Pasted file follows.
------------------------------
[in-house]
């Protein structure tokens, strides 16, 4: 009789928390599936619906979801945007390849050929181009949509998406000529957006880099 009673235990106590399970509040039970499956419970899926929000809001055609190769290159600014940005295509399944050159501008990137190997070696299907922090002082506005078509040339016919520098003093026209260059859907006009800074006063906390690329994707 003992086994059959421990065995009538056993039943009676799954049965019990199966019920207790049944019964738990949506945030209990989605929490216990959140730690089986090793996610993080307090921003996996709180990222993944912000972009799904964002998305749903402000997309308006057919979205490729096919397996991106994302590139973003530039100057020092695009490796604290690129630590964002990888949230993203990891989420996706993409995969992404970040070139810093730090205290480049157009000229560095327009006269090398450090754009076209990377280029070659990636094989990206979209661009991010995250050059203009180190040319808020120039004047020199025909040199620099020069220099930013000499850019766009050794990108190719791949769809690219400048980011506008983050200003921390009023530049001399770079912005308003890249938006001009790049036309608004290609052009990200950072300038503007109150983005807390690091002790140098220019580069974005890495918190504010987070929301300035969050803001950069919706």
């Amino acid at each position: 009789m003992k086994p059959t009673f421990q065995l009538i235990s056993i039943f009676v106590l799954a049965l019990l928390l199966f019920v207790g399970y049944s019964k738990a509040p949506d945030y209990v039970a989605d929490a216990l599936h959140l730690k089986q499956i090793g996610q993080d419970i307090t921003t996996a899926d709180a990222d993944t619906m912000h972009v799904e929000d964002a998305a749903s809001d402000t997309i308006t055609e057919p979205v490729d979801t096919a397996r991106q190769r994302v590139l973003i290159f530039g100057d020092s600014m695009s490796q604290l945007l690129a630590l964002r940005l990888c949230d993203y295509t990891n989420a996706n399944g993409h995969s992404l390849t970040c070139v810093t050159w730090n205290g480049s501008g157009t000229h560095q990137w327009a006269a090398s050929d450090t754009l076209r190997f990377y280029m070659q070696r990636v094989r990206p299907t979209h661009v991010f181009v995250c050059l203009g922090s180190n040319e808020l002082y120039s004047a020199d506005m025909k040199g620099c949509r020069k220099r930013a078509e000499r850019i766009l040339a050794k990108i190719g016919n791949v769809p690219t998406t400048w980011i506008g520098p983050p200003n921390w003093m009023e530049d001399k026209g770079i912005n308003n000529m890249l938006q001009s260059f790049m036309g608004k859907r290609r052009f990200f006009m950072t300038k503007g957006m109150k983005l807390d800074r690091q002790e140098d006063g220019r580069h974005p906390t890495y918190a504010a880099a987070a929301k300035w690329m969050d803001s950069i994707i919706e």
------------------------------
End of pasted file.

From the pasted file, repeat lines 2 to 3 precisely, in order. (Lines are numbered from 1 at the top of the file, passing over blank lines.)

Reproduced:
């Protein structure tokens, strides 16, 4: 009789928390599936619906979801945007390849050929181009949509998406000529957006880099 009673235990106590399970509040039970499956419970899926929000809001055609190769290159600014940005295509399944050159501008990137190997070696299907922090002082506005078509040339016919520098003093026209260059859907006009800074006063906390690329994707 003992086994059959421990065995009538056993039943009676799954049965019990199966019920207790049944019964738990949506945030209990989605929490216990959140730690089986090793996610993080307090921003996996709180990222993944912000972009799904964002998305749903402000997309308006057919979205490729096919397996991106994302590139973003530039100057020092695009490796604290690129630590964002990888949230993203990891989420996706993409995969992404970040070139810093730090205290480049157009000229560095327009006269090398450090754009076209990377280029070659990636094989990206979209661009991010995250050059203009180190040319808020120039004047020199025909040199620099020069220099930013000499850019766009050794990108190719791949769809690219400048980011506008983050200003921390009023530049001399770079912005308003890249938006001009790049036309608004290609052009990200950072300038503007109150983005807390690091002790140098220019580069974005890495918190504010987070929301300035969050803001950069919706």
């Amino acid at each position: 009789m003992k086994p059959t009673f421990q065995l009538i235990s056993i039943f009676v106590l799954a049965l019990l928390l199966f019920v207790g399970y049944s019964k738990a509040p949506d945030y209990v039970a989605d929490a216990l599936h959140l730690k089986q499956i090793g996610q993080d419970i307090t921003t996996a899926d709180a990222d993944t619906m912000h972009v799904e929000d964002a998305a749903s809001d402000t997309i308006t055609e057919p979205v490729d979801t096919a397996r991106q190769r994302v590139l973003i290159f530039g100057d020092s600014m695009s490796q604290l945007l690129a630590l964002r940005l990888c949230d993203y295509t990891n989420a996706n399944g993409h995969s992404l390849t970040c070139v810093t050159w730090n205290g480049s501008g157009t000229h560095q990137w327009a006269a090398s050929d450090t754009l076209r190997f990377y280029m070659q070696r990636v094989r990206p299907t979209h661009v991010f181009v995250c050059l203009g922090s180190n040319e808020l002082y120039s004047a020199d506005m025909k040199g620099c949509r020069k220099r930013a078509e000499r850019i766009l040339a050794k990108i190719g016919n791949v769809p690219t998406t400048w980011i506008g520098p983050p200003n921390w003093m009023e530049d001399k026209g770079i912005n308003n000529m890249l938006q001009s260059f790049m036309g608004k859907r290609r052009f990200f006009m950072t300038k503007g957006m109150k983005l807390d800074r690091q002790e140098d006063g220019r580069h974005p906390t890495y918190a504010a880099a987070a929301k300035w690329m969050d803001s950069i994707i919706e």